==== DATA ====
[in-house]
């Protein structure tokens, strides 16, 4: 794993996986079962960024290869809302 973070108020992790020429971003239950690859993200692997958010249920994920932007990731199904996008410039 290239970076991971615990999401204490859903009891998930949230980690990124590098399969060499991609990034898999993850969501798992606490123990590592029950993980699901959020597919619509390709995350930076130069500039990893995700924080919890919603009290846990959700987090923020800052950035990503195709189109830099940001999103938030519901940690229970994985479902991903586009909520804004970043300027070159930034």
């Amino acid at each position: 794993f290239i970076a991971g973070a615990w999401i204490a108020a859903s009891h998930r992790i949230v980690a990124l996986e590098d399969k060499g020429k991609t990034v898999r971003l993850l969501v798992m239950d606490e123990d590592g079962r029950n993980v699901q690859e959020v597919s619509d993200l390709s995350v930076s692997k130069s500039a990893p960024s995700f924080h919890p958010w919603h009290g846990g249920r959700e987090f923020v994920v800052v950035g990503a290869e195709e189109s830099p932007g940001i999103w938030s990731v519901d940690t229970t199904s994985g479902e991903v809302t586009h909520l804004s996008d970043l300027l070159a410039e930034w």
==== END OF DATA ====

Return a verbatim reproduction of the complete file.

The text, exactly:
[in-house]
């Protein structure tokens, strides 16, 4: 794993996986079962960024290869809302 973070108020992790020429971003239950690859993200692997958010249920994920932007990731199904996008410039 290239970076991971615990999401204490859903009891998930949230980690990124590098399969060499991609990034898999993850969501798992606490123990590592029950993980699901959020597919619509390709995350930076130069500039990893995700924080919890919603009290846990959700987090923020800052950035990503195709189109830099940001999103938030519901940690229970994985479902991903586009909520804004970043300027070159930034």
């Amino acid at each position: 794993f290239i970076a991971g973070a615990w999401i204490a108020a859903s009891h998930r992790i949230v980690a990124l996986e590098d399969k060499g020429k991609t990034v898999r971003l993850l969501v798992m239950d606490e123990d590592g079962r029950n993980v699901q690859e959020v597919s619509d993200l390709s995350v930076s692997k130069s500039a990893p960024s995700f924080h919890p958010w919603h009290g846990g249920r959700e987090f923020v994920v800052v950035g990503a290869e195709e189109s830099p932007g940001i999103w938030s990731v519901d940690t229970t199904s994985g479902e991903v809302t586009h909520l804004s996008d970043l300027l070159a410039e930034w």